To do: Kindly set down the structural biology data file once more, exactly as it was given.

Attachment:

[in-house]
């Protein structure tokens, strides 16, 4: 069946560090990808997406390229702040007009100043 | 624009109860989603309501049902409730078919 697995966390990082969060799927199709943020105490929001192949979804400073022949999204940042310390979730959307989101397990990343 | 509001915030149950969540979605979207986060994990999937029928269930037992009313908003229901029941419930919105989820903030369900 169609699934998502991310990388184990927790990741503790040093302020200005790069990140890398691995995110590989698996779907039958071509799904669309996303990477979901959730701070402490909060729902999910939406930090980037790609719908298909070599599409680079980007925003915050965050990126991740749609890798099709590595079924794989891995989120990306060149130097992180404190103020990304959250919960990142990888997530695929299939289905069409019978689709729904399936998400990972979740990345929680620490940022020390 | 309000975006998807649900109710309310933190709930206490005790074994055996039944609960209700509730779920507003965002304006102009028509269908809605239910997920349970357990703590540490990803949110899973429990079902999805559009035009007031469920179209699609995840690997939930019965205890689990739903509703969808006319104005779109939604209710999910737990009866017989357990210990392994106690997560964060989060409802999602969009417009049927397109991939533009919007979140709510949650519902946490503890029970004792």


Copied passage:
[in-house]
């Protein structure tokens, strides 16, 4: 069946560090990808997406390229702040007009100043 | 624009109860989603309501049902409730078919 697995966390990082969060799927199709943020105490929001192949979804400073022949999204940042310390979730959307989101397990990343 | 509001915030149950969540979605979207986060994990999937029928269930037992009313908003229901029941419930919105989820903030369900 169609699934998502991310990388184990927790990741503790040093302020200005790069990140890398691995995110590989698996779907039958071509799904669309996303990477979901959730701070402490909060729902999910939406930090980037790609719908298909070599599409680079980007925003915050965050990126991740749609890798099709590595079924794989891995989120990306060149130097992180404190103020990304959250919960990142990888997530695929299939289905069409019978689709729904399936998400990972979740990345929680620490940022020390 | 309000975006998807649900109710309310933190709930206490005790074994055996039944609960209700509730779920507003965002304006102009028509269908809605239910997920349970357990703590540490990803949110899973429990079902999805559009035009007031469920179209699609995840690997939930019965205890689990739903509703969808006319104005779109939604209710999910737990009866017989357990210990392994106690997560964060989060409802999602969009417009049927397109991939533009919007979140709510949650519902946490503890029970004792």